Ever since the discovery of the Dead Sea Scrolls in caves near the site of Qumran in 1947, this mysterious cache of manuscripts has been associated with the Essenes, a "sect" configured as marginal and isolated. Scholarly consensus has held that an Essene library was hidden ahead of the Roman advance in 68 CE, when Qumran was partly destroyed. With much doubt now expressed about aspects of this view, The Essenes, the Scrolls and the Dead Sea systematically reviews the surviving historical sources, and supports an understanding of the Essenes as an influential legal society, at the centre of Judaean religious life, held in much esteem by many and protected by the Herodian dynasty, thus appearing as "Herodians" in the Gospels.
Opposed to the Hasmoneans, the Essenes combined sophisticated legal expertise and autonomy with an austere regimen of practical work, including a specialisation in medicine and pharmacology. Their presence along the north-western Dead Sea is strongly indicated by two independent sources, Dio Chrysostom and Pliny the Elder, and coheres with the archaeology. The Dead Sea Scrolls represent not an isolated library, quickly hidden, but burials of manuscripts from numerous Essene collections, placed in jars in caves for long-term preservation. The historical context of the Dead Sea area itself, and its extraordinary natural resources, as well as the archaeology of Qumran, confirm the Essenes' patronage by Herod, and indicate that they harnessed the medicinal material the Dead Sea zone provides to this day.
Joan E. Taylor is a historian of early Christianity and Second Temple Judaism. She is also known for her work in other areas of history, literature, archaeology, and biblical studies. A New Zealander, she currently lives in England, and works in the department of Theology and Religious Studies, King's College London.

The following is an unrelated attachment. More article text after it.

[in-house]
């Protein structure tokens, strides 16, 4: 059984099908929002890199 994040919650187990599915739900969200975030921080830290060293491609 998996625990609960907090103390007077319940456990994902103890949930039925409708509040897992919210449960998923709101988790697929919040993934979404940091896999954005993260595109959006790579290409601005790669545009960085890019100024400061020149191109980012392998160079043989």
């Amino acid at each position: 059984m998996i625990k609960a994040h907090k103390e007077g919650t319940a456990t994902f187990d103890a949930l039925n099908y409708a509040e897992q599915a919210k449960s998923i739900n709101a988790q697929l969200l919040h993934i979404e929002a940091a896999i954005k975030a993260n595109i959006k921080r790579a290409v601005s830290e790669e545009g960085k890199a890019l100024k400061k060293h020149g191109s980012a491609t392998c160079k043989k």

"Taylor brings to bear formidable erudition, and works out her argument with impressive thoroughness." --Robert Alter, The London Review of Books
"This controversial book is essential reading for all scholars interested in Qumran and the scrolls. It is especially strong in its use of literary and archaeology sources to suggest that Qumran's history extended well beyond the First Jewish Revolt." --Kenneth Atkinson, University of Northern Iowa, Dead Sea Discoveries
"We owe Joan Taylor a great debt of thanks for bringing to life, with such detail and care (and with her own evocative photographs), a community, its setting, and the parts that it played, which have been for so long misunderstood." --Rev. Robin Griffith-Jones, Church Times
"This is an excellent book, beautifully and lightly written, and clearly organized. It is packed with a wealth of fresh perspectives on many issues and it is full of helpful information, not least concerning the history of scholarship on all aspects of Essenism." --George Brooke, Rylands Professor of Biblical Criticism and Exegesis, University of Manchester
"This is an erudite book, full of rare information and bold suggestions." --John J. Collins, Journal of Jewish Studies
"It is hoped that the fresh breeze of new insights breathing from Taylor's work will start a 'chain reaction' that will lead to more new answers to the old questions." --Enoch Seminar